Gods is the story of the month having been picked up by Cloud 9 just before their trip to Apex and wow, has he paid off for them already. I’m feeling vibes of EnVyUs trialing Mickie here. Between being cut by NRG, trialing for RNG, and getting picked up by Cloud 9 Gods entered a top-secret hyperbolic time chamber, trained with androids programmed like Tviq and Surefour, and doubled his hero pool. Now instead of Widowmaker Gods, McCree Gods, and Roadhog Gods we also got to see Genji Gods, Pharah Gods, and more. His newfound flexibility will be very important for Cloud 9, who already sport two very flexible dps players in Surefour and Mendokusaii, as it will help “meta-proof” their lineups. This isn’t to say that Gods’ “old” hero pool has declined in strength at all however: his Roadhog play on Route 66 was essential to Cloud 9’s first point defense of the map which even included Adam playing Mercy.

9. Rascal’s defensive Pharah on Eichenwalde

On their way to a 3-0 sweep of Fnatic, Rascal of Kongdoo Panthera pulled out a Pharah on defense despite Fnatic utilizing Soldier 76, an obvious counter to the hero. Pharah is also generally used much more often on offense than defense in general, using range to safely fire rockets at less-mobile defensive setups. In typical “Korean star player fashion”, Rascal did not care about any of these norms and was an absolute terror to Fnatic’s feeble attempts at breaking through the choke. Using Eichenwalde’s high roofs and buildings – similar to King’s Row Pharah play – Rascal rained death from above and even survived a direct Roadhog Hook with a quick concussive shot. Fnatic was eventually able to take the point, but Rascal continued wreaking havoc on his Pharah and Panthera quickly stymied Fnatic on their escort path.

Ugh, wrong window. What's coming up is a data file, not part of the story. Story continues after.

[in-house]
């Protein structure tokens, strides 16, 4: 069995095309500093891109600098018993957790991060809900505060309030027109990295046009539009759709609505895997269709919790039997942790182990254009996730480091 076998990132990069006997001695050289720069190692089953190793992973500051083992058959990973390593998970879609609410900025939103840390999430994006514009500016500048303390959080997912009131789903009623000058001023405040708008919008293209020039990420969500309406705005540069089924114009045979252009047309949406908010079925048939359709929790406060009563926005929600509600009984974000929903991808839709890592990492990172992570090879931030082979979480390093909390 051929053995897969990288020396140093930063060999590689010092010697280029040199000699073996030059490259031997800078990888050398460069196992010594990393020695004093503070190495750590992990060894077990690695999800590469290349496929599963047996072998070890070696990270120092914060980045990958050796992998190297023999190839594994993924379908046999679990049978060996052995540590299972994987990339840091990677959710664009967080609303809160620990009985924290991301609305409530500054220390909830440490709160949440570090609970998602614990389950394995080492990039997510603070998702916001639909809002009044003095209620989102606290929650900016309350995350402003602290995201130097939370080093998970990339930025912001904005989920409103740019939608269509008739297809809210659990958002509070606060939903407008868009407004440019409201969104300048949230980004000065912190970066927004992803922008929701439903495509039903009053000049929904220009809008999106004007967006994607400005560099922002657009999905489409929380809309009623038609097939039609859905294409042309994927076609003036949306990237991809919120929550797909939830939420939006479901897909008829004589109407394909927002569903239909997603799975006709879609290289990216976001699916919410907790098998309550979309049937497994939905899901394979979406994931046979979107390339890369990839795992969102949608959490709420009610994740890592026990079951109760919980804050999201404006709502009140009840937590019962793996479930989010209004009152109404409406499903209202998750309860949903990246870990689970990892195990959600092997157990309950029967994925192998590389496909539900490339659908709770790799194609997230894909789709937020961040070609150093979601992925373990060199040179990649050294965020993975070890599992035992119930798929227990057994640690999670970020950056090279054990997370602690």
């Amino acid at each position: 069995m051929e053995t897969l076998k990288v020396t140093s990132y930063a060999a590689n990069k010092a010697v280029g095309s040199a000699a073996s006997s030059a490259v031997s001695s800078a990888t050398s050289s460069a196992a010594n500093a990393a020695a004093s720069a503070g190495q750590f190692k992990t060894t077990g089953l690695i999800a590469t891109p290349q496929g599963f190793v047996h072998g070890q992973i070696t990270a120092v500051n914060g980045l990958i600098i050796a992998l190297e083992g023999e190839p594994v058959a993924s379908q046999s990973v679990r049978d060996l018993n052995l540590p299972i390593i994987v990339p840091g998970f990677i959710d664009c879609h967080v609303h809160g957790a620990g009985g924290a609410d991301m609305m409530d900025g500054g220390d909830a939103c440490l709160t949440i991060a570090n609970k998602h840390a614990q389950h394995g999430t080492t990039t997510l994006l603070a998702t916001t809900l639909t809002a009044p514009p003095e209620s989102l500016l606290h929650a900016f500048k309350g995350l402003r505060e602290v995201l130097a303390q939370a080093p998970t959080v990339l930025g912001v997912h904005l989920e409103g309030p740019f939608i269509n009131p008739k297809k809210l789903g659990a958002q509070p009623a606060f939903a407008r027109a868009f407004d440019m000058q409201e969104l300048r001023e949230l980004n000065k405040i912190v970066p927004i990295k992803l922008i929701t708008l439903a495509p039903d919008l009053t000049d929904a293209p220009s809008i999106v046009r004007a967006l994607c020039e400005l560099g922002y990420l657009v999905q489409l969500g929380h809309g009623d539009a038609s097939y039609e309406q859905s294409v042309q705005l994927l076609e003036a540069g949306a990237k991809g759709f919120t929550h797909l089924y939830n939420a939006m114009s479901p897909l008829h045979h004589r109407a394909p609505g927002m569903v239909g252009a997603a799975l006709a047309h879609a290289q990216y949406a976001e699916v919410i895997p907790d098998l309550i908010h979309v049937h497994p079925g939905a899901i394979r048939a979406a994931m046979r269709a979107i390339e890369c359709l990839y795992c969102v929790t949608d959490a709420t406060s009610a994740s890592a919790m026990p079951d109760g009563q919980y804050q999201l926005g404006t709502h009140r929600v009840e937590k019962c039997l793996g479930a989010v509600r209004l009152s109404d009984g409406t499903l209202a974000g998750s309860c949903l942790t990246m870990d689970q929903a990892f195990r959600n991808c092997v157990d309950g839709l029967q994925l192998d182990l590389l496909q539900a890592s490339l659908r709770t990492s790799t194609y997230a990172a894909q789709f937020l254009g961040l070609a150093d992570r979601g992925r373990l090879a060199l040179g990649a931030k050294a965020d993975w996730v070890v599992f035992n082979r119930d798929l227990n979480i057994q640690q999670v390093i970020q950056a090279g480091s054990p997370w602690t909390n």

10. Western teams’ inability to win on King of the Hill

Did you know that every western team, even Cloud 9 who won 3-1, lost their King of the Hill matchups? It’s a curious trend to keep an eye on as the tournament progresses as king of the hill maps are seen as the more “deathmatch-y” maps in Overwatch and western teams see themselves as superior “deathmatchers”. Maybe the western teams were slower getting up to speed against their Korean opponents (king of the hill was always played first), or maybe there’s more to it.

Final Thoughts and Shoutouts

Shoutout to OGN for once again setting the standard for Overwatch tournament production. Their stage, the hype videos, the post-game interviews, Monte and Doa casting all make for an extremely entertaining viewing experience. If only it wasn’t so late at night! I’m actually starting to get a little worried about the lack of Overwatch tournaments announced post-Winter Premier LAN. As far as we know, there is nothing scheduled – not even a Gosugamers weekly – besides Apex Season 2 which would leave the competitive community without much going on. Maybe the NA teams will take some time to relax, recover, and retool after all of the roster shuffle drama going on. Or maybe, there’s another tournament just waiting to be announced! We’ll have to see. Finally, a reminder to check out Around The Watch: my podcast covering the Overwatch esports news of the week. This week, we’ll be joined by a special guest, straight outta Seoul, South Korea, it’s Mendokusaii! Tune in thursday evening for this week’s episode.


Until next time,